یکشنبه بیستم فوریه 1944دوره: آن فرانک: خاطرات یک دختر جوان / درس 50
یکشنبه بیستم فوریه 1944
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متن انگلیسی درس
SUNDAY, FEBRUARY 20, 1944
What happens in other people’s houses during the rest of the week happens here in the Annex on Sundays. While other people put on their best clothes and go strolling in the sun, we scrub, sweep and do the laundry.
Eight o’clock. Though the rest of us prefer to sleep in,
Dussel gets up at eight. He goes to the bathroom, then downstairs, then up again and then to the bathroom, where he devotes a whole hour to washing himself.
Nine-thirty. The stoves are lit, the blackout screen is taken down, and Mr. van Daan heads for the bathroom. One of my Sunday morning ordeals is having to lie in bed and look at Dussel’s back when he’s praying. I know it sounds strange, but a praying Dussel is a terrible sight to behold. It’s not that he cries or gets sentimental, not at all, but he does spend a quarter of an hour-an entire fifteen minutes-rocking from his toes to his heels. Back and forth, back and forth. It goes on forever, and if I don’t shut my eyes tight, my head starts to spin.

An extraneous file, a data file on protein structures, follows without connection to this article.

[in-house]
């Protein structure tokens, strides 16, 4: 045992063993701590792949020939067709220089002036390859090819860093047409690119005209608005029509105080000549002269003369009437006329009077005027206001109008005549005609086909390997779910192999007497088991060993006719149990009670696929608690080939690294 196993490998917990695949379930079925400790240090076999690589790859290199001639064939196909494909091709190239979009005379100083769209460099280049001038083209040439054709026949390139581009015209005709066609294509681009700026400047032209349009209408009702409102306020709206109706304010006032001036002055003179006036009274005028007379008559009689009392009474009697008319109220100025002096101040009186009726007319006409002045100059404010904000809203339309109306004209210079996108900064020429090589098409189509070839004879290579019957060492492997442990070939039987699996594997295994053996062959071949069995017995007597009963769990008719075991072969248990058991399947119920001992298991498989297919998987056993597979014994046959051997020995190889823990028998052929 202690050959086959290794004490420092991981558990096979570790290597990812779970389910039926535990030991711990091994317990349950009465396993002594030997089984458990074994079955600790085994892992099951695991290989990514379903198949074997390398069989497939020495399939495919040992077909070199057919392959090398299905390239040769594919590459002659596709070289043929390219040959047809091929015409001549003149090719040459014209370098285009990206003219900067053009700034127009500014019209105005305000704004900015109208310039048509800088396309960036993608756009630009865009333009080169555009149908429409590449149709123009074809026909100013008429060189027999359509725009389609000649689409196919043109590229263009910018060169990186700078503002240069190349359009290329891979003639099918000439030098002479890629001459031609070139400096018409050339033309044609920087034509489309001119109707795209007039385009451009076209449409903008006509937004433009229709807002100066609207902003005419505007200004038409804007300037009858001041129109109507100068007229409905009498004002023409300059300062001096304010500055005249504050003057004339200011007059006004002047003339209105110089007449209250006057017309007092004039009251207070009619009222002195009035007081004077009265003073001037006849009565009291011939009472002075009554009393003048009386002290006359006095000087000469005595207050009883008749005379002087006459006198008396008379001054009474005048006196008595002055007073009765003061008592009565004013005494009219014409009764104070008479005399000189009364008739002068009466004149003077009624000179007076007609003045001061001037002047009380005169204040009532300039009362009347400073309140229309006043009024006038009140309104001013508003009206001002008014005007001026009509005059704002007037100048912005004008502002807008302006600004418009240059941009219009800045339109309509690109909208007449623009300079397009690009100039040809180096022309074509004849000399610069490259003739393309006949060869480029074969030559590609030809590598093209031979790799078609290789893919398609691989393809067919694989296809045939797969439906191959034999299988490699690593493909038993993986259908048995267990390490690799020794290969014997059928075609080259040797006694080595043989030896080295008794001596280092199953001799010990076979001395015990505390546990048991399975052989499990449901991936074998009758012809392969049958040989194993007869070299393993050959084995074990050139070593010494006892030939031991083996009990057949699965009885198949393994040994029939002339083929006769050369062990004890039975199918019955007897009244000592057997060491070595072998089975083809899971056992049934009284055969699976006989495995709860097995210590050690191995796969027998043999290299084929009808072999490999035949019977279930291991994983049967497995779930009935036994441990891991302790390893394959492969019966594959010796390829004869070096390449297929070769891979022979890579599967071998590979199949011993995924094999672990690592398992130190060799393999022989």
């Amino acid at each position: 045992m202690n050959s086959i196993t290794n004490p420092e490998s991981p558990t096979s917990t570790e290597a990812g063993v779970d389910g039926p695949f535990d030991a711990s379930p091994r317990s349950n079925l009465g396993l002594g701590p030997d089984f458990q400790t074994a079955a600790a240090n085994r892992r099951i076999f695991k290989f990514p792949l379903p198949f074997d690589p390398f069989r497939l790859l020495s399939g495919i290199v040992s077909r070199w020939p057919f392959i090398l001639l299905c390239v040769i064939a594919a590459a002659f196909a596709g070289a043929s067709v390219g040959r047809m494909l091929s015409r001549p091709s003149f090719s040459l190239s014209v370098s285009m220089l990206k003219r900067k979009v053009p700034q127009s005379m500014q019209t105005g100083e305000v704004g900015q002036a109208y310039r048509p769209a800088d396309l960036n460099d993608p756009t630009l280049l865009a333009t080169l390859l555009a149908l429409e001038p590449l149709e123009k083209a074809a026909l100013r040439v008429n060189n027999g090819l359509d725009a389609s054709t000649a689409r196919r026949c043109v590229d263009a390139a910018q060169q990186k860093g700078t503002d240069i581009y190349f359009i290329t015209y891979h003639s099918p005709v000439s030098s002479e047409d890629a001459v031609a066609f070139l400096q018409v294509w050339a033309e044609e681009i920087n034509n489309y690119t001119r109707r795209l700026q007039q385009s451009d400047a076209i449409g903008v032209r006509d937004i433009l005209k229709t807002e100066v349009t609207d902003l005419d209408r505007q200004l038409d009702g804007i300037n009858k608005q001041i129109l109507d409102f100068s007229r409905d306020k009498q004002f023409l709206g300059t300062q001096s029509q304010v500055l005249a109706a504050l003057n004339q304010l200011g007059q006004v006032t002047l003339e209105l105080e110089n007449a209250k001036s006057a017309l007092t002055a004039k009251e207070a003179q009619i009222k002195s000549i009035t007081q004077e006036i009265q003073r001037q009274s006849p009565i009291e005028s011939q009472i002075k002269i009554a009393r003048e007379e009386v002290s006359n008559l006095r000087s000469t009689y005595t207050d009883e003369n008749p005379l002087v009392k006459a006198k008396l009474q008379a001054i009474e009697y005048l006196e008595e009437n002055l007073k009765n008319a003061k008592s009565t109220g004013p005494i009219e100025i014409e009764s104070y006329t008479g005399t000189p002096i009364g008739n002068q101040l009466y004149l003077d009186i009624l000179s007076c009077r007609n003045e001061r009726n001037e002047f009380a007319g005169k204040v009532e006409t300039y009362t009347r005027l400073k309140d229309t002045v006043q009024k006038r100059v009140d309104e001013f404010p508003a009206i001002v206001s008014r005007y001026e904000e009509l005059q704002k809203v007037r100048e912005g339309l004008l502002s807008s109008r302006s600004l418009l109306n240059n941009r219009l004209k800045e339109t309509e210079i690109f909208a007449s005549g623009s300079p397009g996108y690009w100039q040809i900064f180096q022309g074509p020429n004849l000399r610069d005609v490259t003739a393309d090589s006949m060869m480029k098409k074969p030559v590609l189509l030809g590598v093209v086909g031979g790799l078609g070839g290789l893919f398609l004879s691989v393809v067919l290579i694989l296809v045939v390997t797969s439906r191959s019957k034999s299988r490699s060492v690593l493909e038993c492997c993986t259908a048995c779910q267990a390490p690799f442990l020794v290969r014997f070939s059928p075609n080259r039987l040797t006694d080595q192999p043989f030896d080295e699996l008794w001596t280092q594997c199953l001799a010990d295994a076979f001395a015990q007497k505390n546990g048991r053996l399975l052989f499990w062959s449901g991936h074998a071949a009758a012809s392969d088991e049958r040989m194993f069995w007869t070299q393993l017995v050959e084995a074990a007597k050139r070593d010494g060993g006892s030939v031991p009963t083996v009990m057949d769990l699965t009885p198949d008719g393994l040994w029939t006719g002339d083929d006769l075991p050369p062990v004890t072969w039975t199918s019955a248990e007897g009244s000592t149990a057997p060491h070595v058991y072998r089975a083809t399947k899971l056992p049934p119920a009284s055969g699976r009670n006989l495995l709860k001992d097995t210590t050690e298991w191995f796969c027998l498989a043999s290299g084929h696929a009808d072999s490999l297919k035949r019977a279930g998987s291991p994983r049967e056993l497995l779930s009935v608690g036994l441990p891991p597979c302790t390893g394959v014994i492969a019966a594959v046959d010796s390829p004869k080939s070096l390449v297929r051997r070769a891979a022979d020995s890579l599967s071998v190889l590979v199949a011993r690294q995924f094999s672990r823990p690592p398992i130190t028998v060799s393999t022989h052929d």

Ten-fifteen. The van Daans whistle; the bathroom’s free. In the Frank family quarters, the first sleepy faces are beginning to emerge from their pillows. Then everything happens fast, fast, fast. Margot and I take turns doing the laundry. Since it’s quite cold downstairs, we put on pants and head scarves. Meanwhile, Father is busy in the bathroom. Either Margot or I have a turn in the bathroom at eleven, and then we’re all clean.
Eleven-thirty. Breakfast. I won’t dwell on this, since there’s enough talk about food without my bringing the subject up as well.